What Happens When Machines Learn to Write Poetry

Prof. Dan Rockmore ponders what happens when machines learn to write poetry in a recent piece for The New Yorker. From the article:

The history of intelligent machines is one of moving goalposts: Sure, a machine can do this, but can it do that? The “that” is often an achievement that strikes us as strongly connected to emotion—that seems especially human. A robot that can clean the crumbs from your living room isn’t nearly as impressive, or scary, as one that can leave you with a lump in your throat.

Poetry is a good place to move the end zone: it’s rooted in the inspirational and the comical—the deeply human—and yet, in many of its forms, it edges toward the computational and algorithmic. Poetry even seems to have been implicit in the bold 1955 manifesto that first announced the field of artificial intelligence, declaring that “an attempt will be made to find how to make machines use language, form abstractions and concepts.” The pioneers of A.I. never mentioned poetry outright, but, if you squint, you might see its spirit in their ambitions to investigate the “rules” connecting human thought with word “manipulation” and in their efforts to explore the relationship between creativity and randomness—not to mention in their grander goal of creating machines that would “improve themselves.”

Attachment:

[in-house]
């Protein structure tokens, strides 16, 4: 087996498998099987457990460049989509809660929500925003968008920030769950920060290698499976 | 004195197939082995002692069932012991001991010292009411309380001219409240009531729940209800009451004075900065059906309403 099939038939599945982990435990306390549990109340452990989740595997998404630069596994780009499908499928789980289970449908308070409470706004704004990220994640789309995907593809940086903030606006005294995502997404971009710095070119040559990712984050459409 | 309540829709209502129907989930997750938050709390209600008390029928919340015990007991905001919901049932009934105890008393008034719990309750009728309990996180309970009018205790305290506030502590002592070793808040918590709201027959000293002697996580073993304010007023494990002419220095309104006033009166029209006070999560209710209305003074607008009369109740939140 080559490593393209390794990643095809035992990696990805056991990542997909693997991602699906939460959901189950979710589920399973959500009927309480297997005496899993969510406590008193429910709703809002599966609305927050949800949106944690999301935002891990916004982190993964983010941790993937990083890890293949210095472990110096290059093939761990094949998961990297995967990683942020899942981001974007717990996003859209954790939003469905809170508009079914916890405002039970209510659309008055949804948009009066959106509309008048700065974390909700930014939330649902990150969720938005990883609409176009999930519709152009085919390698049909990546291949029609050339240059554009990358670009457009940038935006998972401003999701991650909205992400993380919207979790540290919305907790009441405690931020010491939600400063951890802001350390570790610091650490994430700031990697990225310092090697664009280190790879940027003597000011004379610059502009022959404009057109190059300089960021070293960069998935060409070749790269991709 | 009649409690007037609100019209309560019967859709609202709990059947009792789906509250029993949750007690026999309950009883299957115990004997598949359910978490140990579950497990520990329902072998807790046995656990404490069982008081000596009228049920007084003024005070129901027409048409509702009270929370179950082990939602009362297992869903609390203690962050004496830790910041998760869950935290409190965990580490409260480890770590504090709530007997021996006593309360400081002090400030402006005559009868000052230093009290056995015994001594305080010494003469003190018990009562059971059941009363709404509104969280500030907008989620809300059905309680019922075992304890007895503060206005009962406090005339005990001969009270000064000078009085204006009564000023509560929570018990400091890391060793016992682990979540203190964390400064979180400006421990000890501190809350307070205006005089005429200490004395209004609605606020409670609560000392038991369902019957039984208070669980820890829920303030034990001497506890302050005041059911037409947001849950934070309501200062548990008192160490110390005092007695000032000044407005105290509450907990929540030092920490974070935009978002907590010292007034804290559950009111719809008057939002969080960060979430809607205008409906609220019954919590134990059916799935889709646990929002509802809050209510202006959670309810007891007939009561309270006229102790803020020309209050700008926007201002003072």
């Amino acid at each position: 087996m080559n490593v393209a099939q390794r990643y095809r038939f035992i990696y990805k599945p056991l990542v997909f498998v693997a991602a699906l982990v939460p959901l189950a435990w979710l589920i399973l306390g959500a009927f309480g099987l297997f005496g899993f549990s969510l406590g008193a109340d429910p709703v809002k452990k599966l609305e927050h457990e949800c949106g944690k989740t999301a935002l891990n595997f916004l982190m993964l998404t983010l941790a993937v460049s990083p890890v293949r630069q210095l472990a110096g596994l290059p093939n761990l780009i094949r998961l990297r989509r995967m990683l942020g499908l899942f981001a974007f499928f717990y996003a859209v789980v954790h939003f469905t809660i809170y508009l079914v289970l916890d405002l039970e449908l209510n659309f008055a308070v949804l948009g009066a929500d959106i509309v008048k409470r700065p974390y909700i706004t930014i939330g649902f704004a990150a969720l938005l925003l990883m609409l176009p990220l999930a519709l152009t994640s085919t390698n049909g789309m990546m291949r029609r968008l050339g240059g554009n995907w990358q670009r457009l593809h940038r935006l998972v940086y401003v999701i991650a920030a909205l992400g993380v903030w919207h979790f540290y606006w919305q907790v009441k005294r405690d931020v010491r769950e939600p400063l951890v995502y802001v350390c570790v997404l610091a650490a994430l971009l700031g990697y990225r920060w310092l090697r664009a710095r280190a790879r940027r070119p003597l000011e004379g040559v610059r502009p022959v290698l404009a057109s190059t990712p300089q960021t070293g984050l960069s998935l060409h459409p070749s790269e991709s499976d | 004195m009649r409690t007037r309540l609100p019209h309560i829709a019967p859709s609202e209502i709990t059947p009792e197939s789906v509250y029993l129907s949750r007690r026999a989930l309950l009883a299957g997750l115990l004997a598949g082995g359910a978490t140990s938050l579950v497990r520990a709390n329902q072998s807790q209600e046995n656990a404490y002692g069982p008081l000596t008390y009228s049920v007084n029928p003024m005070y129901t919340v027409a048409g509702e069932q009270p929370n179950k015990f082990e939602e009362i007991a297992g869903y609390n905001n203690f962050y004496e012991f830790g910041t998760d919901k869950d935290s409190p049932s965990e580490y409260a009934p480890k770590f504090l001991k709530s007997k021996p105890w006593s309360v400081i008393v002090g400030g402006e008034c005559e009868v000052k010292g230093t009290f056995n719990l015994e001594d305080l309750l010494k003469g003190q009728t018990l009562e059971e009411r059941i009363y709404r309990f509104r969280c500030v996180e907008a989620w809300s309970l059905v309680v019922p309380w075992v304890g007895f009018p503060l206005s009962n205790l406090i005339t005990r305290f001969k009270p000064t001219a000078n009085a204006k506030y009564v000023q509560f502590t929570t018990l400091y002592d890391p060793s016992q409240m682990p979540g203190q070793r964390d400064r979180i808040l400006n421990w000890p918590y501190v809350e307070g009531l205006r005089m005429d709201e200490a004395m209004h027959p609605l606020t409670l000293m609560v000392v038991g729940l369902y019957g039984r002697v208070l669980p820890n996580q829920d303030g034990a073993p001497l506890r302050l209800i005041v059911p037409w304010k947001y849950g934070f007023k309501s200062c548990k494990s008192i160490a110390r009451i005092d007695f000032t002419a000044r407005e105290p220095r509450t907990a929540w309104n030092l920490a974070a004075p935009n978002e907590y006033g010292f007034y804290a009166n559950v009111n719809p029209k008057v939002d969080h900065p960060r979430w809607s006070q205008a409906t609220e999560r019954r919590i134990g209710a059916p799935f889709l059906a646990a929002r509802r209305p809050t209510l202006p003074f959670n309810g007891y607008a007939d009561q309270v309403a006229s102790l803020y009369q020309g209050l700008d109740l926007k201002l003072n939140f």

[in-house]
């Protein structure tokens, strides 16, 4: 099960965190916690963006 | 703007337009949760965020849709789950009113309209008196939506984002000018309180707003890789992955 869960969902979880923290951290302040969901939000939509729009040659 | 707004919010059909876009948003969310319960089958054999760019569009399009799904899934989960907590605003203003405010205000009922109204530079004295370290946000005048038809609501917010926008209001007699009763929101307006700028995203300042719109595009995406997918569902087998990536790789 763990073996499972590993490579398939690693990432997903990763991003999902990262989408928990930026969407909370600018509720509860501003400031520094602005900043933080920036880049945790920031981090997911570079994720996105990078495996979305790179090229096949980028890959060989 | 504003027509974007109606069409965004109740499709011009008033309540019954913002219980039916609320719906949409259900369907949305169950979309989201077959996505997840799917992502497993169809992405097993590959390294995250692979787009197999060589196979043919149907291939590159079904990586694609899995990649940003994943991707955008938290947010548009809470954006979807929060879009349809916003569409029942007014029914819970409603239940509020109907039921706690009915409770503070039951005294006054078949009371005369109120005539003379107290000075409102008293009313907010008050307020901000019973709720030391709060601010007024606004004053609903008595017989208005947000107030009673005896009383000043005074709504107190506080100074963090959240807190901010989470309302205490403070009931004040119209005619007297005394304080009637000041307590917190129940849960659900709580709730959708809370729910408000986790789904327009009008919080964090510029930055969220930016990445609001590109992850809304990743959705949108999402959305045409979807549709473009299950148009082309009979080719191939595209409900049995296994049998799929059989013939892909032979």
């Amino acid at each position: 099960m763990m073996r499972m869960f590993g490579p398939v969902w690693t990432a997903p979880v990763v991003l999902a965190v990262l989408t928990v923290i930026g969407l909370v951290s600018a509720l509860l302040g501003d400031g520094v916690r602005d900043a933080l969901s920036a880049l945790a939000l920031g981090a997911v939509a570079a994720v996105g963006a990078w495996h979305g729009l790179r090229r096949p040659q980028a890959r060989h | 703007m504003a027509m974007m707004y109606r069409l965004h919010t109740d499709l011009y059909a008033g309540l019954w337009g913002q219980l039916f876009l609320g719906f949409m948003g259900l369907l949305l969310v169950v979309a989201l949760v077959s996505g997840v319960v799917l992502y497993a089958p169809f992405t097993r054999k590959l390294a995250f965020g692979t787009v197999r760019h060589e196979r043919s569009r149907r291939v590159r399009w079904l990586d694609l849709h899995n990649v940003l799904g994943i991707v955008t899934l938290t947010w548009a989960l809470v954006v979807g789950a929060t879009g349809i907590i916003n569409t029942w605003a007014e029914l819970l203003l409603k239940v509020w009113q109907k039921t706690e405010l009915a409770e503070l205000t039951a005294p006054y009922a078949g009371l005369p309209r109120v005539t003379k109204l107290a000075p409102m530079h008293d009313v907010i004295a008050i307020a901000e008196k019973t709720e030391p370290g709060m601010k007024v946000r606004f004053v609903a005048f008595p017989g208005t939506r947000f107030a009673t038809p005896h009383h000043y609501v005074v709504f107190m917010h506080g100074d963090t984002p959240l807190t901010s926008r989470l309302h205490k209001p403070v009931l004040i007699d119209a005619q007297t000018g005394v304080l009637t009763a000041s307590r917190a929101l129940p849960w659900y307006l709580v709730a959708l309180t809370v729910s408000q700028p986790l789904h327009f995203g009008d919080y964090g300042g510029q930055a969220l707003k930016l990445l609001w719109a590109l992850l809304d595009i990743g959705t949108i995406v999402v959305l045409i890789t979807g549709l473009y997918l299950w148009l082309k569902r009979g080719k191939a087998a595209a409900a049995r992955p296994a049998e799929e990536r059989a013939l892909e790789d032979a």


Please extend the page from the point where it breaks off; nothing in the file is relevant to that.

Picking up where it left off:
Read the rest of the article over at The New Yorker.